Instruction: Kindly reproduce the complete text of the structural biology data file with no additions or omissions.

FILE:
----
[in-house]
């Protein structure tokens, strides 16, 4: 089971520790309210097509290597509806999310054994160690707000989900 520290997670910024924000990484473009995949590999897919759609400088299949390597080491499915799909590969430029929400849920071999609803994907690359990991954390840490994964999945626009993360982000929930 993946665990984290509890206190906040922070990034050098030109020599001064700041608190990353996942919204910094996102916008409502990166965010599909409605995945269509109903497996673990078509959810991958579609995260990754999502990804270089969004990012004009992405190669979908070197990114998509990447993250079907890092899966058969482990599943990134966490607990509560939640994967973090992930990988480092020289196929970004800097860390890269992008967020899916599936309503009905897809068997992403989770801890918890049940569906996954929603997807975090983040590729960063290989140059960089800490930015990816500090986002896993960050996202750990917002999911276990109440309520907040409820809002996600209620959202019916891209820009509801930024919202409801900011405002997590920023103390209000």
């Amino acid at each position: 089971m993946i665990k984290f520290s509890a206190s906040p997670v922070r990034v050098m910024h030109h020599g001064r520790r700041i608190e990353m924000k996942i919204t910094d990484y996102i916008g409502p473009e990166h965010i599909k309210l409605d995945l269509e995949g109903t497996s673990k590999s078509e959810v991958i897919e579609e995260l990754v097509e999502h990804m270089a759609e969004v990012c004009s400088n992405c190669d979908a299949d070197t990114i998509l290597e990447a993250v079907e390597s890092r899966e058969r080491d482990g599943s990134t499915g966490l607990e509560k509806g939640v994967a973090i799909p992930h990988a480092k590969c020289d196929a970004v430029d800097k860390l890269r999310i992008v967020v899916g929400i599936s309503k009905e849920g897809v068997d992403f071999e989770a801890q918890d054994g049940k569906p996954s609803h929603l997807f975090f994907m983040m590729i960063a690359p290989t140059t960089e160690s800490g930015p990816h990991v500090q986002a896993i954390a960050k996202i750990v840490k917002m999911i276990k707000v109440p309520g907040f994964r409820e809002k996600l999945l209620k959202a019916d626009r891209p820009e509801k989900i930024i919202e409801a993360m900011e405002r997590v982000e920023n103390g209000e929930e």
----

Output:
[in-house]
């Protein structure tokens, strides 16, 4: 089971520790309210097509290597509806999310054994160690707000989900 520290997670910024924000990484473009995949590999897919759609400088299949390597080491499915799909590969430029929400849920071999609803994907690359990991954390840490994964999945626009993360982000929930 993946665990984290509890206190906040922070990034050098030109020599001064700041608190990353996942919204910094996102916008409502990166965010599909409605995945269509109903497996673990078509959810991958579609995260990754999502990804270089969004990012004009992405190669979908070197990114998509990447993250079907890092899966058969482990599943990134966490607990509560939640994967973090992930990988480092020289196929970004800097860390890269992008967020899916599936309503009905897809068997992403989770801890918890049940569906996954929603997807975090983040590729960063290989140059960089800490930015990816500090986002896993960050996202750990917002999911276990109440309520907040409820809002996600209620959202019916891209820009509801930024919202409801900011405002997590920023103390209000």
């Amino acid at each position: 089971m993946i665990k984290f520290s509890a206190s906040p997670v922070r990034v050098m910024h030109h020599g001064r520790r700041i608190e990353m924000k996942i919204t910094d990484y996102i916008g409502p473009e990166h965010i599909k309210l409605d995945l269509e995949g109903t497996s673990k590999s078509e959810v991958i897919e579609e995260l990754v097509e999502h990804m270089a759609e969004v990012c004009s400088n992405c190669d979908a299949d070197t990114i998509l290597e990447a993250v079907e390597s890092r899966e058969r080491d482990g599943s990134t499915g966490l607990e509560k509806g939640v994967a973090i799909p992930h990988a480092k590969c020289d196929a970004v430029d800097k860390l890269r999310i992008v967020v899916g929400i599936s309503k009905e849920g897809v068997d992403f071999e989770a801890q918890d054994g049940k569906p996954s609803h929603l997807f975090f994907m983040m590729i960063a690359p290989t140059t960089e160690s800490g930015p990816h990991v500090q986002a896993i954390a960050k996202i750990v840490k917002m999911i276990k707000v109440p309520g907040f994964r409820e809002k996600l999945l209620k959202a019916d626009r891209p820009e509801k989900i930024i919202e409801a993360m900011e405002r997590v982000e920023n103390g209000e929930e």